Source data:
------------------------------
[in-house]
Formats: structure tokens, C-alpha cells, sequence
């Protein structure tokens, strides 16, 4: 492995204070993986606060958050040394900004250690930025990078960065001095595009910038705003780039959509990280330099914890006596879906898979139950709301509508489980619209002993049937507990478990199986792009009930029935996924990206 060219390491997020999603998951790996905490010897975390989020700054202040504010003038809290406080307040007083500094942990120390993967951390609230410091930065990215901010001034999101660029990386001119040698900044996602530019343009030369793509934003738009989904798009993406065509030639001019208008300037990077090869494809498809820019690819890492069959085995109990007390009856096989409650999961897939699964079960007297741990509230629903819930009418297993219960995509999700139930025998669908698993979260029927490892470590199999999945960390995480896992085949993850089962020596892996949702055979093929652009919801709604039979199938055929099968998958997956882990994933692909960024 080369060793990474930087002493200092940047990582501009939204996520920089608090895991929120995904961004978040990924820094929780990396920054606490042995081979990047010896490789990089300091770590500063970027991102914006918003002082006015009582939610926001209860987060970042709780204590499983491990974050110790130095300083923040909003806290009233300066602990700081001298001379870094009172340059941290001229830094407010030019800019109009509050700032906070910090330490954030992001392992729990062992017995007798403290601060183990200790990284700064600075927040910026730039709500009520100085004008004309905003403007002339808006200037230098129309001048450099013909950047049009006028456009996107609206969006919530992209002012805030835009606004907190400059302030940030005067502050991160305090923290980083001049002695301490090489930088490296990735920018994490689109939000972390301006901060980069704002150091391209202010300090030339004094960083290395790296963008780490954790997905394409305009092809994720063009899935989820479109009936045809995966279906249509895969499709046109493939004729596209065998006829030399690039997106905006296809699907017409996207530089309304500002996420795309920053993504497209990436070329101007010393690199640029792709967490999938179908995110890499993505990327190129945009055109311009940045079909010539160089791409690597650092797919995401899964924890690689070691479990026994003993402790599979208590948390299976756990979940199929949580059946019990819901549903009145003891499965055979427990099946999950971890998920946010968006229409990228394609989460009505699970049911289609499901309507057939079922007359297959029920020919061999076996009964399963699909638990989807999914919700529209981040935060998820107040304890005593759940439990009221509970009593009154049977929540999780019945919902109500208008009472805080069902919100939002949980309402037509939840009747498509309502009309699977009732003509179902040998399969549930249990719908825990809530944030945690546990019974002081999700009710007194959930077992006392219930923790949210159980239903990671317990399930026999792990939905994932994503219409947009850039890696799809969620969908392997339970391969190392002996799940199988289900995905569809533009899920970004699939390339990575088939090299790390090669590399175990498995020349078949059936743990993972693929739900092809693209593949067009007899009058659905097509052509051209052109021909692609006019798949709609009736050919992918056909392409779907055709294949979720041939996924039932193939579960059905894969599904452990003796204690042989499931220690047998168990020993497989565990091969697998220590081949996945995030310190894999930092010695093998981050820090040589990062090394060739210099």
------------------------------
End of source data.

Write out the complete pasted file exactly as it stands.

[in-house]
Formats: structure tokens, C-alpha cells, sequence
């Protein structure tokens, strides 16, 4: 492995204070993986606060958050040394900004250690930025990078960065001095595009910038705003780039959509990280330099914890006596879906898979139950709301509508489980619209002993049937507990478990199986792009009930029935996924990206 060219390491997020999603998951790996905490010897975390989020700054202040504010003038809290406080307040007083500094942990120390993967951390609230410091930065990215901010001034999101660029990386001119040698900044996602530019343009030369793509934003738009989904798009993406065509030639001019208008300037990077090869494809498809820019690819890492069959085995109990007390009856096989409650999961897939699964079960007297741990509230629903819930009418297993219960995509999700139930025998669908698993979260029927490892470590199999999945960390995480896992085949993850089962020596892996949702055979093929652009919801709604039979199938055929099968998958997956882990994933692909960024 080369060793990474930087002493200092940047990582501009939204996520920089608090895991929120995904961004978040990924820094929780990396920054606490042995081979990047010896490789990089300091770590500063970027991102914006918003002082006015009582939610926001209860987060970042709780204590499983491990974050110790130095300083923040909003806290009233300066602990700081001298001379870094009172340059941290001229830094407010030019800019109009509050700032906070910090330490954030992001392992729990062992017995007798403290601060183990200790990284700064600075927040910026730039709500009520100085004008004309905003403007002339808006200037230098129309001048450099013909950047049009006028456009996107609206969006919530992209002012805030835009606004907190400059302030940030005067502050991160305090923290980083001049002695301490090489930088490296990735920018994490689109939000972390301006901060980069704002150091391209202010300090030339004094960083290395790296963008780490954790997905394409305009092809994720063009899935989820479109009936045809995966279906249509895969499709046109493939004729596209065998006829030399690039997106905006296809699907017409996207530089309304500002996420795309920053993504497209990436070329101007010393690199640029792709967490999938179908995110890499993505990327190129945009055109311009940045079909010539160089791409690597650092797919995401899964924890690689070691479990026994003993402790599979208590948390299976756990979940199929949580059946019990819901549903009145003891499965055979427990099946999950971890998920946010968006229409990228394609989460009505699970049911289609499901309507057939079922007359297959029920020919061999076996009964399963699909638990989807999914919700529209981040935060998820107040304890005593759940439990009221509970009593009154049977929540999780019945919902109500208008009472805080069902919100939002949980309402037509939840009747498509309502009309699977009732003509179902040998399969549930249990719908825990809530944030945690546990019974002081999700009710007194959930077992006392219930923790949210159980239903990671317990399930026999792990939905994932994503219409947009850039890696799809969620969908392997339970391969190392002996799940199988289900995905569809533009899920970004699939390339990575088939090299790390090669590399175990498995020349078949059936743990993972693929739900092809693209593949067009007899009058659905097509052509051209052109021909692609006019798949709609009736050919992918056909392409779907055709294949979720041939996924039932193939579960059905894969599904452990003796204690042989499931220690047998168990020993497989565990091969697998220590081949996945995030310190894999930092010695093998981050820090040589990062090394060739210099």